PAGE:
A Study in Delayed Grief
It took a (very minor) car crash to make me realise I had a problem.
Set the scene: me, hysterical, reversing back into a road I shouldn’t have come out of, hyperventilating, my dad’s ashes in the passenger seat next to me, buckled with a seatbelt. A black car suddenly appears (it’s pitch black). I bump into it at a snail’s pace. The driver comes out livid, screaming — his brand new Lexus is ruined, I’m an ‘ungrateful little girl’ — in an incredibly hazy state of unwellness I come out and have a look at the scratches. It’s simply the most minor and irrelevant thing, to me; yet he is genuinely seething and starts to dial 999, which is when I start laughing, because we are in the UK and every public service is so underfunded that robberies are pretty much never investigated by police and people die in ambulances waiting outside hospitals.
But anyway…when 999 tell him to not waste their time, as I am clearly here and haven’t fled the scene and nobody’s life is even remotely endangered, we exchange details but he keeps cutting me off with ‘but why did you do this’ and I suddenly lose my patience and say, ‘look, my father just died’.
Unsurprisingly, he doesn’t give a shit — why would he — and either way, it’s a poor excuse, given that he died 13 months prior to the incident.
Or is it? I’m not so sure any more.
The chronology, roughly, is as follows: dad goes to Moscow just before the very first lockdown, and I stay in London. In the summer, when some travel is allowed, Russia never makes it onto the ‘green list’, and neither of us wants to quarantine. In September, I say to him, fuck it, I’ll come in December, I don’t care about quarantine, I just really miss him. In October, he dies.
Then in December, I take that same flight I booked to see him, alone. I’m coming to get his will, which I finally located. Three days before I’m due to fly back, all flights between the UK and Russia are banned because of the delta variant, and I spend a completely insane 2 weeks going crazy by myself in a hotel room, in a country that feels foreign and horrible now that he’s gone.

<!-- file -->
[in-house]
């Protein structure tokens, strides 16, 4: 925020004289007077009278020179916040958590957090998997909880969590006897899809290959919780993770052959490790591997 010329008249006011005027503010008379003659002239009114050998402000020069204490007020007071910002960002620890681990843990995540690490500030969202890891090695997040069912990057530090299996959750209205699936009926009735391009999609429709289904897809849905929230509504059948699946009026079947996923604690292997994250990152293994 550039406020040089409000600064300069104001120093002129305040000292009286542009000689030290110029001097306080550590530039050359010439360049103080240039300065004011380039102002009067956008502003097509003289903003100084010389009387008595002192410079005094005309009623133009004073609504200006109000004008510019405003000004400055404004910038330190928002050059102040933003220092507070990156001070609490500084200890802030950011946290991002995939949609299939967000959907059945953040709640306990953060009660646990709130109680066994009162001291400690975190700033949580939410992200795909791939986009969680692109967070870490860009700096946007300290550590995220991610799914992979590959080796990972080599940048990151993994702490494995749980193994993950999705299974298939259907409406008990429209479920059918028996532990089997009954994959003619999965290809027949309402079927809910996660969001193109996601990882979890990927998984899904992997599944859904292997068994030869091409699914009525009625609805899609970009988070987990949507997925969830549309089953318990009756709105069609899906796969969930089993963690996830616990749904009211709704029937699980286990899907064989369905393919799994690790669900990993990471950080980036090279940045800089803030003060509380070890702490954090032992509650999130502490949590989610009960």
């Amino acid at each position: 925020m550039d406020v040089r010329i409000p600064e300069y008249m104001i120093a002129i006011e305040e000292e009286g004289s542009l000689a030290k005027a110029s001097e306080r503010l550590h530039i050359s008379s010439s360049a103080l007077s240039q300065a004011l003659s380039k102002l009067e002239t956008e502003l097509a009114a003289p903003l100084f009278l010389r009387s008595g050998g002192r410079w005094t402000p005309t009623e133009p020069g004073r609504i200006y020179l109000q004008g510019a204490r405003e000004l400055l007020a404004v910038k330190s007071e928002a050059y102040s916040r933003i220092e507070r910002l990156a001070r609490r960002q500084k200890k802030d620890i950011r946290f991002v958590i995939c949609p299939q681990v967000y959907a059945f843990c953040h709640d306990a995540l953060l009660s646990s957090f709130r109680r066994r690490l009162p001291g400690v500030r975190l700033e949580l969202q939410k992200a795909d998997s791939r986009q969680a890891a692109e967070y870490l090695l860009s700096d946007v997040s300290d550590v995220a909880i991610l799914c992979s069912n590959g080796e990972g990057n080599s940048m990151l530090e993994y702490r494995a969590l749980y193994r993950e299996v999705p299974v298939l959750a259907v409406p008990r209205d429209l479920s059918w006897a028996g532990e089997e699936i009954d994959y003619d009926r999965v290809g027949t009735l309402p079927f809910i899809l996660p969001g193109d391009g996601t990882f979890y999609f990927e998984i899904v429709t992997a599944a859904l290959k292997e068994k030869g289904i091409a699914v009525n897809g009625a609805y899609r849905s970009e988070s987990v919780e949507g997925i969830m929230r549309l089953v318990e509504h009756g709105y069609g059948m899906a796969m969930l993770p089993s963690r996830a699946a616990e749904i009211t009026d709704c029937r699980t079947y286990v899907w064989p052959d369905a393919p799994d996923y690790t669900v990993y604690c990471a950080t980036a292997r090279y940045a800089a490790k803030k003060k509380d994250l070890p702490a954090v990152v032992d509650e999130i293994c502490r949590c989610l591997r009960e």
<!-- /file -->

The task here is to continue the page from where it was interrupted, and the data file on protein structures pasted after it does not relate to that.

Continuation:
When I eventually come back, the UK is in lockdown once again, and I spend a wonderful couple of months only going to work and then coming home. It’s illegal to see my 19-year-old sister and mother, but perfectly fine to go into work and be around strangers’ children (I work in a school). It’s definitely not allowed to see friends, or get any semblance of normality or support.
So, I go off the rails a bit. I’m either in my tiny box room, or at school, but mentally I’m not present anywhere. I’m reliving my memories constantly, to such a vivid extent that I have to shake myself sometimes and remind myself that it’s 2021, he’s dead, and I’m never seeing him again for the rest of my life.
In my head, I’m everywhere else: 2001, New Year’s Eve, talking next to a giant ice horse sculpture to mark the Zodiac sign; 2011, driving to St Petersburg, him sipping on an energy drink, me turning the volume up on ‘Criminal’ by Britney Spears; 2014, us at a Megadeth concert, our first ever together; 2002, him telling me to rewrite my messy and first ever English homework to ‘make a good impression on my teacher’; 2005, him excitedly showing me Youtube as it’s just come out; 2015, at my high school graduation do for both students and parents, beaming with pride, the only man there in a light grey suit as opposed to a black one; 2019, him shedding a tear, telling me and my sister in a pub at Waterloo station that he’s in a lot of shit at work and he’s scared…
2017, at home, him telling me how proud he is of the adult I’ve become.
I could go on endlessly, but that last one is the most important.
But back to my dad’s ashes in the passenger seat of my car.
The thought process leading up to the decision to put them there is insane, of course, but at the time, it felt so obviously like the most rational option. I recently finally managed to get his ashes from my sister, who’s had them ever since his death and is famously unreachable and unresponsive to messages. Soon, we will finally bury them in England.
That day, my rented flat was due an inspection by my landlord’s agency. I recently read a story in a tenants’ Facebook group about how somebody’s landlord just took and donated to a charity shop a limited edition skateboard somebody had, because they ‘weren’t allowed to keep a skateboard inside the house’. That morning, before I left for work, the thought suddenly came to me: what if my landlord decides you can’t keep human ashes in ‘the property’ (my home)? What if he simply takes them and throws them away? Panic consumed me, and I decided the rational decision would be to take them to work in my car, so they were safe with me.
And then I crashed on my way home. I couldn’t bring myself back to the present enough. In my head, I am constantly time-traveling; whenever I am alone, silent, have even a second to myself, I am gone. I’m with my dad.
I can’t let him go.